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This is the time for brands to play their part as responsible corporate citizens: Dheeraj Sinha, Leo Burnett
Dheeraj Sinha, CEO & Chief Strategy Officer, South Asia, Leo BurnettLeo Burnett
Sinha discussed about building a strong people culture at Leo Burnett and also how brands need to step up and help today
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This is the time for brands to play their part as responsible corporate citizens: Dheeraj Sinha, Leo Burnett

Sinha discussed about building a strong people culture at Leo Burnett and also how brands need to step up and help today
  • We caught up with Dheeraj Sinha, CEO & Chief Strategy Officer, South Asia, Leo Burnett to talk about all that has been happening at the agency, how they have been coping in these difficult times.
  • Sinha told us all that is being done to make sure its employees are safe and motivated and its clients get the most effective solutions to their problems.
  • He also gives some advice to brands on how to navigate these times.
The past one year has been challenging for people the world over. It has been the same for organizations that had to pivot overnight, start functioning remotely and ensure the safety, and sanity of their employees. For advertising agencies, that thrive on brainstorming together and the resultant camaraderie, things were obviously challenging and while many agencies have been called out for not being able to empathize with their people, there were a few agencies that got it right too.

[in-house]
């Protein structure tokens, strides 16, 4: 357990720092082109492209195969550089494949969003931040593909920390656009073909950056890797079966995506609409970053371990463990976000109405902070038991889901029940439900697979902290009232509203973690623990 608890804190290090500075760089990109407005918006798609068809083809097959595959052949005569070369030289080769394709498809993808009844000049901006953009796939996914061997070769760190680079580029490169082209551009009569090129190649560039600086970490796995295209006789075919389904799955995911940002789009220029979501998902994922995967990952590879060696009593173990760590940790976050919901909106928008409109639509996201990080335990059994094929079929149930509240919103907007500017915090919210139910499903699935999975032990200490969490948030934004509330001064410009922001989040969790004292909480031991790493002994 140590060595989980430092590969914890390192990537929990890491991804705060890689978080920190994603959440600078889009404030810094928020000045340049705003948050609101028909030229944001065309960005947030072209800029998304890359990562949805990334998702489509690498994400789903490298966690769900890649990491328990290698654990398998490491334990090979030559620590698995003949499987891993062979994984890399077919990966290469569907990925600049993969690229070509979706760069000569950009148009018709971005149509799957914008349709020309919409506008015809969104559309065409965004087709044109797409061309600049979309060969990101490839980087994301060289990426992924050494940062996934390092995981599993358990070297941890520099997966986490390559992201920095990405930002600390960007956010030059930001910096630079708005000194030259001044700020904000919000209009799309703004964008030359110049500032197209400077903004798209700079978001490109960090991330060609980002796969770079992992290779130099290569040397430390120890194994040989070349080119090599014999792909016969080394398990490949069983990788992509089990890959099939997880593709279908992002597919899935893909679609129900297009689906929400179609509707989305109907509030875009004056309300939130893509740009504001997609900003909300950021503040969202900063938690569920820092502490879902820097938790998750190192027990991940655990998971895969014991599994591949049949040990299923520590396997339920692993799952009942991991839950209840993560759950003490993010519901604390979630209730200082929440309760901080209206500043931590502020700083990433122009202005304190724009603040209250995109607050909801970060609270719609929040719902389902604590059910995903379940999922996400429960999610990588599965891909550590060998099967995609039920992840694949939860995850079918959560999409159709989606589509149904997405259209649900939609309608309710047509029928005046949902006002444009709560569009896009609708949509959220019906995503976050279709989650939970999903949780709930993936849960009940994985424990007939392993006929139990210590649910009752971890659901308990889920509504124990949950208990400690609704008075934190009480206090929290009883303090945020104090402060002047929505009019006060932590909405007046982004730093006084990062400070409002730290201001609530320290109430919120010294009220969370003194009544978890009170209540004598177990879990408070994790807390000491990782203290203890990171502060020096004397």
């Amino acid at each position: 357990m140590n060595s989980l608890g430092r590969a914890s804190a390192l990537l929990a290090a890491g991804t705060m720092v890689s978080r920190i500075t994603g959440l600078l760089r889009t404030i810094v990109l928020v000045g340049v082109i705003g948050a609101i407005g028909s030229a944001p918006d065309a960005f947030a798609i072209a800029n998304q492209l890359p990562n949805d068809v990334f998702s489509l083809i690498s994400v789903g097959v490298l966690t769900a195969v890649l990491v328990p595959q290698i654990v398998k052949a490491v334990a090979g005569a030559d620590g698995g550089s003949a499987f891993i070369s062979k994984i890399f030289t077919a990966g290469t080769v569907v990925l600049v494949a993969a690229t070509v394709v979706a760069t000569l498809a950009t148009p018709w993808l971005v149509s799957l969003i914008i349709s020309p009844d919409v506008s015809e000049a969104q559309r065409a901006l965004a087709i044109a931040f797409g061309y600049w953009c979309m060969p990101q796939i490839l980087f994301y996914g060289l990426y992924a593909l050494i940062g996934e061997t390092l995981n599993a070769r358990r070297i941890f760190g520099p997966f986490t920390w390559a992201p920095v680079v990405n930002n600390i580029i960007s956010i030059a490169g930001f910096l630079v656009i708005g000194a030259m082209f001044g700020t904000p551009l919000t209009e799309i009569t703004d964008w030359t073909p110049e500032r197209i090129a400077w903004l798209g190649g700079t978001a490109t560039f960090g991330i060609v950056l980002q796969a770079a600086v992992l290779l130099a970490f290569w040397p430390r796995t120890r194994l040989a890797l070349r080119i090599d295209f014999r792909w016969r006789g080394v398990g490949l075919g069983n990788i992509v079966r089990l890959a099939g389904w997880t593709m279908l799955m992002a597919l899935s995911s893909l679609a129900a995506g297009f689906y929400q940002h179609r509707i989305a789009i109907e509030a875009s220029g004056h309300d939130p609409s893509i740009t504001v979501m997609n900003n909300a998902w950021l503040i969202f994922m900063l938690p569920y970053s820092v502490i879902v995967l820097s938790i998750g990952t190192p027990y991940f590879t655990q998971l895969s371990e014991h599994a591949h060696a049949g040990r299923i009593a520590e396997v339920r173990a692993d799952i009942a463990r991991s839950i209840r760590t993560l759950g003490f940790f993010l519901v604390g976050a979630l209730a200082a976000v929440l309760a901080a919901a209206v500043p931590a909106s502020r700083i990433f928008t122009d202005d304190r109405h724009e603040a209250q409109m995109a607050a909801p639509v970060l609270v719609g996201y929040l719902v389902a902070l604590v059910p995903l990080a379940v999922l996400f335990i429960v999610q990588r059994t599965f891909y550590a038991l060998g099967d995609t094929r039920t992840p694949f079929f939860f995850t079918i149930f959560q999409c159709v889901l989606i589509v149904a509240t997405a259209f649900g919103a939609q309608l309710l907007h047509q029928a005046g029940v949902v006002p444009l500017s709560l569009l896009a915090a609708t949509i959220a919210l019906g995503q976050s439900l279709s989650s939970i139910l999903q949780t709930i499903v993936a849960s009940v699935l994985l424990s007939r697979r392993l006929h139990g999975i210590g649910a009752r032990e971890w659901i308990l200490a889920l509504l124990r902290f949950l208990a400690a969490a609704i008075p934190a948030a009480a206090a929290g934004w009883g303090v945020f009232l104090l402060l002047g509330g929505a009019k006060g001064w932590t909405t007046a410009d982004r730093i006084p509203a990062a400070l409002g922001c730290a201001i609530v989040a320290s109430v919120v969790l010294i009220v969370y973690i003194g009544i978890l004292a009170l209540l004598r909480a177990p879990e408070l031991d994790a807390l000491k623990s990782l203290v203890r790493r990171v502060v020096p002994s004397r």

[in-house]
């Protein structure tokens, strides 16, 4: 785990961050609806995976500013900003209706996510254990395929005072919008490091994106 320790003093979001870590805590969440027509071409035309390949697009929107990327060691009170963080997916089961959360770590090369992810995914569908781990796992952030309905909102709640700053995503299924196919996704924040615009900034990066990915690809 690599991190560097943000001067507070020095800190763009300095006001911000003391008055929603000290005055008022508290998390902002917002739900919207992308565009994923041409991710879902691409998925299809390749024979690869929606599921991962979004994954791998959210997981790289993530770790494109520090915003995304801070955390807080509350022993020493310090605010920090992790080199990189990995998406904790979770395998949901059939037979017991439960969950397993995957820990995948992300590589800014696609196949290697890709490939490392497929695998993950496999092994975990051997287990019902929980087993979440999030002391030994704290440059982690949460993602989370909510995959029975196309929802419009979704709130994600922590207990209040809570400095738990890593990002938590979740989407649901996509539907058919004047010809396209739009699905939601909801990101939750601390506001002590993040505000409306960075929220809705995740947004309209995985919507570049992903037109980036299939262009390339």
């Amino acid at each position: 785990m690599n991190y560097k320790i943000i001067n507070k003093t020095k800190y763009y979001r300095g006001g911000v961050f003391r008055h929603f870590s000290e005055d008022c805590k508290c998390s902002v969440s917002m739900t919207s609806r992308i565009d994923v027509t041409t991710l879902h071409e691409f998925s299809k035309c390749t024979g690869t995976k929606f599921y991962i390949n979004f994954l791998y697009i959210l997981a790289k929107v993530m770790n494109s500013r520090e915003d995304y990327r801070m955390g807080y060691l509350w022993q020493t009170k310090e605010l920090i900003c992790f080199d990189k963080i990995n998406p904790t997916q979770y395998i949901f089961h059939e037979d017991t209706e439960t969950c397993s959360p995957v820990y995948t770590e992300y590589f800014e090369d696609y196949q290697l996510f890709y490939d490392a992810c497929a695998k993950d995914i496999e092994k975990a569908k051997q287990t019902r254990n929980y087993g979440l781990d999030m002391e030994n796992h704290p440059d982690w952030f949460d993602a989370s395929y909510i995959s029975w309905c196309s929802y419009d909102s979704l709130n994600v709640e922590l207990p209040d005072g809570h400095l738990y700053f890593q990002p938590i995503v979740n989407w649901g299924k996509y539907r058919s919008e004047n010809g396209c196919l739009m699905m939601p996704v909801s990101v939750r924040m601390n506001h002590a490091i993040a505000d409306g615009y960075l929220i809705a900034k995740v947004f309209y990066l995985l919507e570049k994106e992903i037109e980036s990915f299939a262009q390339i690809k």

For Leo Burnett, a few of the pivots they had been bringing about in the agency in the past 2-3 years worked in its favor. The year 2020, despite being a difficult year, saw the agency lose zero clients, bring home quite a few awards and come up with work that was noticed and loved.

Dheeraj Sinha, CEO & Chief Strategy Officer, South Asia, Leo Burnett gives the credit for a good performance amidst such gloom to the culture the agency has been able to build in the past few years. “We all know what the agency of the future is going to be. It will be about solving our clients’ real-time problems, not just with advertising but with the combined use of creativity, data and technology. But I feel what really prepares us for the uncertain future is the culture we are able to build. In terms of culture, the agency of the future has to be really flat and everybody has to be a creator. But if you have an agency with an ingrained culture of resilience, of people coming together, fighting together and making things happen, we will be able to succeed, because frankly, we don't really know what tomorrow might throw at us,” he said.

As a leader, Sinha has been working towards building and strengthening this culture that he speaks about. Not wanting to restrict itself to just a creative workshop, the agency has been focusing on creating full-funnel solutions for its clients. A recent example is its campaign for ACKO Insurance where it created StreetEye, a motorcycle-mounted device to detect submerged potholes in real-time. Designed and developed by the Leo Burnett team, StreetEye tried to solve one of India’s age-old issues – pothole-related accidents.

The agency has also launched three specialized divisions – Leo Burnett Digital, Consult and Design, to give clients exactly the solutions they are looking for.